Liquid Lenses to Make All Cameras Smaller, Faster and Lighter
I’m not sure how many years ago it was that I read about liquid lenses for the first time; it might have been fifteen, probably twenty. The article was an syndicated story in my local hometown paper the Bozeman Daily Chronicle, most likely from the Associated Press, on how all the major players in the camera world were lining up to purchase licensing rights from NASA for what they were calling liquid lens technology. From what I recall the article mentioned all the big players including Nikon, Canon, Pentax, Olympus and others. Some of you who have traveled with me know I’ve mentioned this story more than once over the years.
What caught my attention was the reduced form factor of a liquid lens compared to its equivalent counterpart made of glass. From what I remember the basic overall reduction in size and weight was about 40% for both. Additionally, the resolving power was dramatically improved. Even twenty years ago I was was yearning for smaller, lighter and better image quality. Obviously I was a much younger man then, but even at that time I felt the pain of schlepping camera equipment such as a 300mm F/2.8, a 600mm f/4 and others from one destination to another. Liquid lenses sounded amazing as far as I was concerned. “Can’t wait to get my hands on one,” I thought out loud.
Well many years have passed and throughout that time I’ve only heard of a liquid lens once. It was an article about a cell phone maker, I think it was Nokia, changing their camera lens in their phone to the new liquid variety. A few months ago, November of last year, my favorite website devoted to Micro 4/3’s posted an announcement that Olympus was filing a patent for a liquid lens. Just four days ago another blog I follow, Canon Watch, announced Canon was also in the process of applying for a liquid lens patent.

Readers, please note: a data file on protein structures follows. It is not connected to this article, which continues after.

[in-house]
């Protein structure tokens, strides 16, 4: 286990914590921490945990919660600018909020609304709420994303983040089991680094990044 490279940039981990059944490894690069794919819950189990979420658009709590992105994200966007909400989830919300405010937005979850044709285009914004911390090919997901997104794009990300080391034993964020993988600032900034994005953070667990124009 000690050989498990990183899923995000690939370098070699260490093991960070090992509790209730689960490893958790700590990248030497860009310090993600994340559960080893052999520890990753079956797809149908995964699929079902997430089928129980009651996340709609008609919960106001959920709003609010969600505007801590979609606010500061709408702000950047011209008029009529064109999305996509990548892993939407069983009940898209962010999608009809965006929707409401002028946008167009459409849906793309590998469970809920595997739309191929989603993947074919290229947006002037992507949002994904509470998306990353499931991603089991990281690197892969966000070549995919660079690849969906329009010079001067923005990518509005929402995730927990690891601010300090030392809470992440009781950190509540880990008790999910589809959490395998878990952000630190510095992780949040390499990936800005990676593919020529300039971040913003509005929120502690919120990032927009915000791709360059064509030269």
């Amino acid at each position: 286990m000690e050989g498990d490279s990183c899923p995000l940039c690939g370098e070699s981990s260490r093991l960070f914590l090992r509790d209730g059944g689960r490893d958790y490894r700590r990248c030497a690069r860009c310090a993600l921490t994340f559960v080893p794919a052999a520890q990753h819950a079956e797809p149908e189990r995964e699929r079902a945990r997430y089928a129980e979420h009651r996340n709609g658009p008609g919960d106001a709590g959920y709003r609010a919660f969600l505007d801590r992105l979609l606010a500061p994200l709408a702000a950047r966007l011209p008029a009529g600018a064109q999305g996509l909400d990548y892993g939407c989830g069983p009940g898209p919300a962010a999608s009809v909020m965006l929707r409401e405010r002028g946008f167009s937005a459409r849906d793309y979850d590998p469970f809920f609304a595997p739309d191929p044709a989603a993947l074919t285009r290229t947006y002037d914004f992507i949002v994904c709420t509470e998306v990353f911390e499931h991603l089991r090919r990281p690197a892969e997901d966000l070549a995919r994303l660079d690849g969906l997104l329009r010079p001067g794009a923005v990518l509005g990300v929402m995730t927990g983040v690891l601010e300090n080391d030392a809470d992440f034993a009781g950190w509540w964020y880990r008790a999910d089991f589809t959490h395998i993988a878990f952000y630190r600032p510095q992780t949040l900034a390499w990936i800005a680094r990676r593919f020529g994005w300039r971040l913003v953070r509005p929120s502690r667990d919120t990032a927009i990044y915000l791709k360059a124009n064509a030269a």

It all looks like smaller, lighter and better quality is coming down the pike. I can’t wait. Bring it on. Can you imagine the benefits of combining mirror-less cameras with liquid lenses? Maybe this is where the big camera makers will gain the advantage while at the same time keeping a larger digital sensor. Right now mirror-less cameras such as the Panasonic/Lumix GX1 is smaller and lighter than lets say my Nikon D700. But as good as the image quality of the GX1 is, it doesn’t hold a candle to the D700, especially in low light. The D700 has the advantage of a larger sensor which allows for larger pixels spread out over more space; which in turn reduces heat and electronic noise. The future of smaller lighter cameras is just on the horizon.